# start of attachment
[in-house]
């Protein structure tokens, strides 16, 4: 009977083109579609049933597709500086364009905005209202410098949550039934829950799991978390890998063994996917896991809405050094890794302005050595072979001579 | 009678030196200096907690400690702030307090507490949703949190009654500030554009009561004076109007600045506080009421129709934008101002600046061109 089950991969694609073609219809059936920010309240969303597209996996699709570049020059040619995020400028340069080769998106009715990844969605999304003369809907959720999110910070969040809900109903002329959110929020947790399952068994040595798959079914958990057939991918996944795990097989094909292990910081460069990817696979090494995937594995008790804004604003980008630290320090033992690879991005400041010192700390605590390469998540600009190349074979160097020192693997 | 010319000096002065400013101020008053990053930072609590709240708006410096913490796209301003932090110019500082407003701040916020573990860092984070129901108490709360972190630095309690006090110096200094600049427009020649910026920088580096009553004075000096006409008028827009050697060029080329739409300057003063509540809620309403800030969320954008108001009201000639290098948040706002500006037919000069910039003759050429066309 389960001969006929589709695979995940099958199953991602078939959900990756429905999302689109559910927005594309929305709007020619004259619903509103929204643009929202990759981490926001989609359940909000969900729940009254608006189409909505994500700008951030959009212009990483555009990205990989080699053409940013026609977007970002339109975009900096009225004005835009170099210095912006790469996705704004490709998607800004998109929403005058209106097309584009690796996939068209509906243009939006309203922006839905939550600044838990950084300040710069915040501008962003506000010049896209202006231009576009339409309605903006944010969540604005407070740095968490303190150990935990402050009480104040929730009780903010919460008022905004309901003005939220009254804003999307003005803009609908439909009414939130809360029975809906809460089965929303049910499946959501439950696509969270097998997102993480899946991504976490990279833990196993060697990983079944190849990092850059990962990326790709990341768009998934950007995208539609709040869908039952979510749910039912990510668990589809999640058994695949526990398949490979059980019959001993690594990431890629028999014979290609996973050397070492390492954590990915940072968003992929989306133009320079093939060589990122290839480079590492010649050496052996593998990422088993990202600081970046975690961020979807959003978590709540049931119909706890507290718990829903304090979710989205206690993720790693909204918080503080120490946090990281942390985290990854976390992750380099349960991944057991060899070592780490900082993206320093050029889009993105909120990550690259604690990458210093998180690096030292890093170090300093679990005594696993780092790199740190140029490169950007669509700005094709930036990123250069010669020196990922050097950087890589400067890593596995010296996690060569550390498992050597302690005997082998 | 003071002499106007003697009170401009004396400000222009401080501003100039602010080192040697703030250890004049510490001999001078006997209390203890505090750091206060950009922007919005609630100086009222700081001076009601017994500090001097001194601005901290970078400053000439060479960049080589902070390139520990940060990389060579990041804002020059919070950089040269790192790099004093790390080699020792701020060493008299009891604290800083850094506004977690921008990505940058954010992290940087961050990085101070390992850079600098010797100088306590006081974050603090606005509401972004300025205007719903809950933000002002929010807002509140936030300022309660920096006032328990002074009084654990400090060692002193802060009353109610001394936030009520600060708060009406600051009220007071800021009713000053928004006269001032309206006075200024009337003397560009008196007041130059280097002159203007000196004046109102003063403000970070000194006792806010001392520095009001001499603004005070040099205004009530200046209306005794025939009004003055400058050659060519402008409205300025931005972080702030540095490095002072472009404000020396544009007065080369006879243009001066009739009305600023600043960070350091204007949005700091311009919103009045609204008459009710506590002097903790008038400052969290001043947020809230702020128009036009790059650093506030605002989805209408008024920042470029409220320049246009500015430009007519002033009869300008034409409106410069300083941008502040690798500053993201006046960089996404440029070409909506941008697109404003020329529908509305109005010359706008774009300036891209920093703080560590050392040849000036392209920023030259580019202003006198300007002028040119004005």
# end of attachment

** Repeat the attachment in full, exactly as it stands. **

[in-house]
């Protein structure tokens, strides 16, 4: 009977083109579609049933597709500086364009905005209202410098949550039934829950799991978390890998063994996917896991809405050094890794302005050595072979001579 | 009678030196200096907690400690702030307090507490949703949190009654500030554009009561004076109007600045506080009421129709934008101002600046061109 089950991969694609073609219809059936920010309240969303597209996996699709570049020059040619995020400028340069080769998106009715990844969605999304003369809907959720999110910070969040809900109903002329959110929020947790399952068994040595798959079914958990057939991918996944795990097989094909292990910081460069990817696979090494995937594995008790804004604003980008630290320090033992690879991005400041010192700390605590390469998540600009190349074979160097020192693997 | 010319000096002065400013101020008053990053930072609590709240708006410096913490796209301003932090110019500082407003701040916020573990860092984070129901108490709360972190630095309690006090110096200094600049427009020649910026920088580096009553004075000096006409008028827009050697060029080329739409300057003063509540809620309403800030969320954008108001009201000639290098948040706002500006037919000069910039003759050429066309 389960001969006929589709695979995940099958199953991602078939959900990756429905999302689109559910927005594309929305709007020619004259619903509103929204643009929202990759981490926001989609359940909000969900729940009254608006189409909505994500700008951030959009212009990483555009990205990989080699053409940013026609977007970002339109975009900096009225004005835009170099210095912006790469996705704004490709998607800004998109929403005058209106097309584009690796996939068209509906243009939006309203922006839905939550600044838990950084300040710069915040501008962003506000010049896209202006231009576009339409309605903006944010969540604005407070740095968490303190150990935990402050009480104040929730009780903010919460008022905004309901003005939220009254804003999307003005803009609908439909009414939130809360029975809906809460089965929303049910499946959501439950696509969270097998997102993480899946991504976490990279833990196993060697990983079944190849990092850059990962990326790709990341768009998934950007995208539609709040869908039952979510749910039912990510668990589809999640058994695949526990398949490979059980019959001993690594990431890629028999014979290609996973050397070492390492954590990915940072968003992929989306133009320079093939060589990122290839480079590492010649050496052996593998990422088993990202600081970046975690961020979807959003978590709540049931119909706890507290718990829903304090979710989205206690993720790693909204918080503080120490946090990281942390985290990854976390992750380099349960991944057991060899070592780490900082993206320093050029889009993105909120990550690259604690990458210093998180690096030292890093170090300093679990005594696993780092790199740190140029490169950007669509700005094709930036990123250069010669020196990922050097950087890589400067890593596995010296996690060569550390498992050597302690005997082998 | 003071002499106007003697009170401009004396400000222009401080501003100039602010080192040697703030250890004049510490001999001078006997209390203890505090750091206060950009922007919005609630100086009222700081001076009601017994500090001097001194601005901290970078400053000439060479960049080589902070390139520990940060990389060579990041804002020059919070950089040269790192790099004093790390080699020792701020060493008299009891604290800083850094506004977690921008990505940058954010992290940087961050990085101070390992850079600098010797100088306590006081974050603090606005509401972004300025205007719903809950933000002002929010807002509140936030300022309660920096006032328990002074009084654990400090060692002193802060009353109610001394936030009520600060708060009406600051009220007071800021009713000053928004006269001032309206006075200024009337003397560009008196007041130059280097002159203007000196004046109102003063403000970070000194006792806010001392520095009001001499603004005070040099205004009530200046209306005794025939009004003055400058050659060519402008409205300025931005972080702030540095490095002072472009404000020396544009007065080369006879243009001066009739009305600023600043960070350091204007949005700091311009919103009045609204008459009710506590002097903790008038400052969290001043947020809230702020128009036009790059650093506030605002989805209408008024920042470029409220320049246009500015430009007519002033009869300008034409409106410069300083941008502040690798500053993201006046960089996404440029070409909506941008697109404003020329529908509305109005010359706008774009300036891209920093703080560590050392040849000036392209920023030259580019202003006198300007002028040119004005």